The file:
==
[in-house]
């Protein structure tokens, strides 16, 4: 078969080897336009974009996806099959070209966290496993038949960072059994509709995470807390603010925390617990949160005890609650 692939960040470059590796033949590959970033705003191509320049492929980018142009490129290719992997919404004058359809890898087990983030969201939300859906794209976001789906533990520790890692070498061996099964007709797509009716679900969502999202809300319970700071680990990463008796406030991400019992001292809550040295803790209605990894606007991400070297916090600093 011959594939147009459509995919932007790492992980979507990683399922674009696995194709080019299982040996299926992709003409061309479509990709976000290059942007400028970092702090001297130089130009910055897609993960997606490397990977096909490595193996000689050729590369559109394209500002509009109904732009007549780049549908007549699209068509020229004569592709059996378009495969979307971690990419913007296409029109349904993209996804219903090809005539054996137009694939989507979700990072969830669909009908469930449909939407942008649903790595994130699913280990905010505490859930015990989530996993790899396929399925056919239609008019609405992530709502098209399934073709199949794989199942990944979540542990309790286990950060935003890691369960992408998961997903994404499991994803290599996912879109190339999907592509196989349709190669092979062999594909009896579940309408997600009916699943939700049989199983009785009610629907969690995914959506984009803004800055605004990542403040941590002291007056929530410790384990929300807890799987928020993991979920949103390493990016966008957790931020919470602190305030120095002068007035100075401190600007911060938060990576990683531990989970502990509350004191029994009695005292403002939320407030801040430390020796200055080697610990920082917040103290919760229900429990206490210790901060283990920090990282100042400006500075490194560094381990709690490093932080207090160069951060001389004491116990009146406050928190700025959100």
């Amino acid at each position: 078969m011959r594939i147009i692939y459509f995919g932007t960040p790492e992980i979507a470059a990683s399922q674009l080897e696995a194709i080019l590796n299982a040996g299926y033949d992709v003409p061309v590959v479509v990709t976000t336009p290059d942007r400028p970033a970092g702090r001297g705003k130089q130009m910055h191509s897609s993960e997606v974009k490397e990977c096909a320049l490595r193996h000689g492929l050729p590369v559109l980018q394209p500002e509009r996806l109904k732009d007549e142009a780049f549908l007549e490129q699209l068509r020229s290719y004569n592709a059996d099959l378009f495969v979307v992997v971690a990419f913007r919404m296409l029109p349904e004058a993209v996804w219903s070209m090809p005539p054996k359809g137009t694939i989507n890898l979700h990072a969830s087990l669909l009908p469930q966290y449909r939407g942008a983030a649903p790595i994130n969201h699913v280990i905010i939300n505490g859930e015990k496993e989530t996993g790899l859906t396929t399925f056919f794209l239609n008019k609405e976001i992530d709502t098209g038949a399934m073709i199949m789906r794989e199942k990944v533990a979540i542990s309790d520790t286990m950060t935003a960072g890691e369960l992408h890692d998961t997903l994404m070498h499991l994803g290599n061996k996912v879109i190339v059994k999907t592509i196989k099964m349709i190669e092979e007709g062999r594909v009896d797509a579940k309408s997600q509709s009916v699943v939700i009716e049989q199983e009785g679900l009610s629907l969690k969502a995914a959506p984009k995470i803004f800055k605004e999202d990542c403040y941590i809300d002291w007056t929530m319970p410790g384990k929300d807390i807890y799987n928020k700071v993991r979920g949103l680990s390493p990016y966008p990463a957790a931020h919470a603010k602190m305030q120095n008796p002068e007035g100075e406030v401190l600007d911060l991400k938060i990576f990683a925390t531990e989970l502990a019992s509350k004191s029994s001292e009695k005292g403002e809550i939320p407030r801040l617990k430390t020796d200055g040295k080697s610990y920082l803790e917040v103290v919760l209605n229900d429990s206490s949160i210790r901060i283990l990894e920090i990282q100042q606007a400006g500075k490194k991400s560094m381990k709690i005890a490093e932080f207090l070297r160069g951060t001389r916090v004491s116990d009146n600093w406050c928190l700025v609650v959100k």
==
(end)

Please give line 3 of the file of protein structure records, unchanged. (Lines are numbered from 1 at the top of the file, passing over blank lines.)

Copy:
């Amino acid at each position: 078969m011959r594939i147009i692939y459509f995919g932007t960040p790492e992980i979507a470059a990683s399922q674009l080897e696995a194709i080019l590796n299982a040996g299926y033949d992709v003409p061309v590959v479509v990709t976000t336009p290059d942007r400028p970033a970092g702090r001297g705003k130089q130009m910055h191509s897609s993960e997606v974009k490397e990977c096909a320049l490595r193996h000689g492929l050729p590369v559109l980018q394209p500002e509009r996806l109904k732009d007549e142009a780049f549908l007549e490129q699209l068509r020229s290719y004569n592709a059996d099959l378009f495969v979307v992997v971690a990419f913007r919404m296409l029109p349904e004058a993209v996804w219903s070209m090809p005539p054996k359809g137009t694939i989507n890898l979700h990072a969830s087990l669909l009908p469930q966290y449909r939407g942008a983030a649903p790595i994130n969201h699913v280990i905010i939300n505490g859930e015990k496993e989530t996993g790899l859906t396929t399925f056919f794209l239609n008019k609405e976001i992530d709502t098209g038949a399934m073709i199949m789906r794989e199942k990944v533990a979540i542990s309790d520790t286990m950060t935003a960072g890691e369960l992408h890692d998961t997903l994404m070498h499991l994803g290599n061996k996912v879109i190339v059994k999907t592509i196989k099964m349709i190669e092979e007709g062999r594909v009896d797509a579940k309408s997600q509709s009916v699943v939700i009716e049989q199983e009785g679900l009610s629907l969690k969502a995914a959506p984009k995470i803004f800055k605004e999202d990542c403040y941590i809300d002291w007056t929530m319970p410790g384990k929300d807390i807890y799987n928020k700071v993991r979920g949103l680990s390493p990016y966008p990463a957790a931020h919470a603010k602190m305030q120095n008796p002068e007035g100075e406030v401190l600007d911060l991400k938060i990576f990683a925390t531990e989970l502990a019992s509350k004191s029994s001292e009695k005292g403002e809550i939320p407030r801040l617990k430390t020796d200055g040295k080697s610990y920082l803790e917040v103290v919760l209605n229900d429990s206490s949160i210790r901060i283990l990894e920090i990282q100042q606007a400006g500075k490194k991400s560094m381990k709690i005890a490093e932080f207090l070297r160069g951060t001389r916090v004491s116990d009146n600093w406050c928190l700025v609650v959100k």